Become a zero-waste (90%) operating facility by 2025
2021: 72% diversion rate (72% of material diverted away from the landfill)
Goal: Become a zero-waste (90% diversion rate) operating facility
Diversion from the landfill
The Seattle Aquarium has an extensive and robust history of waste and materials management. The Aquarium began composting in the animal preparation kitchen in 2008 and implemented full front- and back-of-house composting in 2010. Combined with a robust recycling program, the Aquarium passed a 50% diversion rate (more than half of disposed material diverted from the landfill) in 2016, and by 2018 had achieved a 64% diversion rate.
Implement on-floor interpretation for public education
Most people think of waste when they hear the term “sustainability.” Connecting waste management with the Aquarium’s ocean ethic through on-the-floor interpretation by staff and volunteers will improve public knowledge about ways to be more sustainable and will have an impact both within and outside of the Seattle Aquarium’s doors.
Improve and increase internal signage
Clear, concise and consistent signage is a necessary component of any successful waste management program. Signage should be relevant to the products commonly found throughout the Aquarium.
Conduct an audit of less-typical waste streams
Staff identified a number of products that cannot simply go into mixed recycling or compost. A non-exhaustive list includes large item disposal, batteries, e-waste and clothing. Identifying and planning for these products will ensure that the Seattle Aquarium is successful in achieving zero waste.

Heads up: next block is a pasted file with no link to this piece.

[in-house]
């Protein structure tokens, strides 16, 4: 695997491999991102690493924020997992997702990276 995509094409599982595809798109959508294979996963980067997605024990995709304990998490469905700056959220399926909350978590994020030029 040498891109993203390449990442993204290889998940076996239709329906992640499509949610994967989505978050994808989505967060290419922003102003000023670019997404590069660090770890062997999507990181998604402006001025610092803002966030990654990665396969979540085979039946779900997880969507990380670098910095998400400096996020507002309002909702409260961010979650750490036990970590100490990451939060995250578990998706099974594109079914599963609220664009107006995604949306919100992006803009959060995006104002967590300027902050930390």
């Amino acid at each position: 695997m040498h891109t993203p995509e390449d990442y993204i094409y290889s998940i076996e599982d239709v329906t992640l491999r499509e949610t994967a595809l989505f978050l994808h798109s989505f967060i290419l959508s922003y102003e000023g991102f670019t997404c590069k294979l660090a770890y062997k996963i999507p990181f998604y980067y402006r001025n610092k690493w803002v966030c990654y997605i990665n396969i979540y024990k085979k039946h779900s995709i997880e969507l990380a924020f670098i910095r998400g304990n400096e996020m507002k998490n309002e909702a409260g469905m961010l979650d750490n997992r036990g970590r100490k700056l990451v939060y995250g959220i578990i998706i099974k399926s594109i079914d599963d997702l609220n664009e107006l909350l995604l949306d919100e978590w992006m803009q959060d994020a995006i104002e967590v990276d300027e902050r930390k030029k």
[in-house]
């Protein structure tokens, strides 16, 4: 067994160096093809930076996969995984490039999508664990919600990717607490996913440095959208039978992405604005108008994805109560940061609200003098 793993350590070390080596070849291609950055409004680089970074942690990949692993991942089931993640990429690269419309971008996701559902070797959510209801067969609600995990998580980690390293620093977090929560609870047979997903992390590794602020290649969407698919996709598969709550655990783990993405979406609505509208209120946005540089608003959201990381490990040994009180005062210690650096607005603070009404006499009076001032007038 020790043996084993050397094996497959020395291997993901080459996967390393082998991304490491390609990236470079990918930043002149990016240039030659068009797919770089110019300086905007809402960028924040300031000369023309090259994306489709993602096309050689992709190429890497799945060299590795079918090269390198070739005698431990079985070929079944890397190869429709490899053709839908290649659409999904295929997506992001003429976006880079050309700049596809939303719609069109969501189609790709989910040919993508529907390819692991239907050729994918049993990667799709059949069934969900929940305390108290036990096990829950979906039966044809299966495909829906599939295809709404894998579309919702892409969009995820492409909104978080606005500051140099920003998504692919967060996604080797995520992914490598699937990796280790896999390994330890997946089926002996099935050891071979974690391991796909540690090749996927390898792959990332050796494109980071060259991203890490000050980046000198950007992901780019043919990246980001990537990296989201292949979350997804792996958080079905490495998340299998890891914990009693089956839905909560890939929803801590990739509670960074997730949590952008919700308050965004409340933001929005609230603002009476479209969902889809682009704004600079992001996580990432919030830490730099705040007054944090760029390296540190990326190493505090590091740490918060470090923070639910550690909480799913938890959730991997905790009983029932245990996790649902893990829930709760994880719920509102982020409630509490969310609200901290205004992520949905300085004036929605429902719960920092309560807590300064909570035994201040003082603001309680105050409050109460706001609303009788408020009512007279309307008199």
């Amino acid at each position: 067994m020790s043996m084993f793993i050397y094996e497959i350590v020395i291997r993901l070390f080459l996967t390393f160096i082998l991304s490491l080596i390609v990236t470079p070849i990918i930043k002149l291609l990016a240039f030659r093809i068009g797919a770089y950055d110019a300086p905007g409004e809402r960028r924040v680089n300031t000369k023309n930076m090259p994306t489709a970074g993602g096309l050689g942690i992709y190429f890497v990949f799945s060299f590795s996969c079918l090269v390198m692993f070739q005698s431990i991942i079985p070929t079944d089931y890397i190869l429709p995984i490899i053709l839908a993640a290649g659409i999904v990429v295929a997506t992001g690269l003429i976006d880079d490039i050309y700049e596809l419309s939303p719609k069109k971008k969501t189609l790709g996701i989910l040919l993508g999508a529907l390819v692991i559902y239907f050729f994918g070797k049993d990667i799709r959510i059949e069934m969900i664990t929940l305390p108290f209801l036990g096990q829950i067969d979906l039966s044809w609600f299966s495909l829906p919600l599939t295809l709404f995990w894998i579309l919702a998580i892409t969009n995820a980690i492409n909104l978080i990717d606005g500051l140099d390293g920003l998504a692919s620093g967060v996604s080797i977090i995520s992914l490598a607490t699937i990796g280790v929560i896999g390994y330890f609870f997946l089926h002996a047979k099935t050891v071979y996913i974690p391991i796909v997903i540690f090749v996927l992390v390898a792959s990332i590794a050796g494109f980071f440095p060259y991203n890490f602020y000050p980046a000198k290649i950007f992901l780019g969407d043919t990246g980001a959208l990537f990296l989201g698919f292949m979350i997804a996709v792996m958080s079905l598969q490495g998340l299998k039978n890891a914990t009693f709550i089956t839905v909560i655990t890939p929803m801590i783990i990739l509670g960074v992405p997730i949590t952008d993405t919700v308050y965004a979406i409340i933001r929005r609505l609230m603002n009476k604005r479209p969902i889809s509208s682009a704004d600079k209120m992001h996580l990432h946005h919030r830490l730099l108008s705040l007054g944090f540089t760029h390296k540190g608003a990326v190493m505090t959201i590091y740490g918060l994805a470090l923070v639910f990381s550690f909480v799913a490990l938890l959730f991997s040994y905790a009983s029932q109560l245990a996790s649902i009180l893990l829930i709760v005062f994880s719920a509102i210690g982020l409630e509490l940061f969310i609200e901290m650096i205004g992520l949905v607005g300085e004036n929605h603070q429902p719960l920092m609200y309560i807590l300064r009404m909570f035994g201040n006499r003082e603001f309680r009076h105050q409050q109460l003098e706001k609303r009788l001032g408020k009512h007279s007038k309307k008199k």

Identify common compost and recycling contaminants and seek opportunities for reduction
Zero waste is generally measured as a diversion rate. However, what happens to the material after it leaves the Seattle Aquarium is what matters. Contaminated compost and recycling often goes to the landfill. Identifying common contaminants and addressing these contaminants through signage, education and purchasing changes will lead to better outcomes.
Switch from paper to digital signage
Where appropriate, digital signage can save waste from production and improve the speed of rolling out new signage.
Inform vendors of goals and influence vendors to provide materials and services that align with the goals
The Seattle Aquarium can influence vendors to improve their practices and provide products that support rather than hinder the Seattle Aquarium’s goals.
Donate excess food to the food bank
Although food waste is low, food generates significant emissions and wasting food provides no benefit. Food banks and other distribution systems provide a way to ensure that this food helps people who need it and aligns with the Seattle Aquarium’s equity work.
Develop an internal program for educating staff about waste streams
Staff are fundamental to ensuring that the Seattle Aquarium is successful in becoming a zero waste facility. Continuous education and improvement is critical.
Workshop in small teams to identify opportunities to reduce waste
Different teams produce different waste and each team is an expert on itself. Teams can identify primary sources of waste and work with a central coordinator to identify ways to reduce waste.
Tell our sustainability story
Communicating the story of the Seattle Aquarium’s waste successes and connects these successes to the Aquarium’s mission will build public awareness of ways to act more sustainably.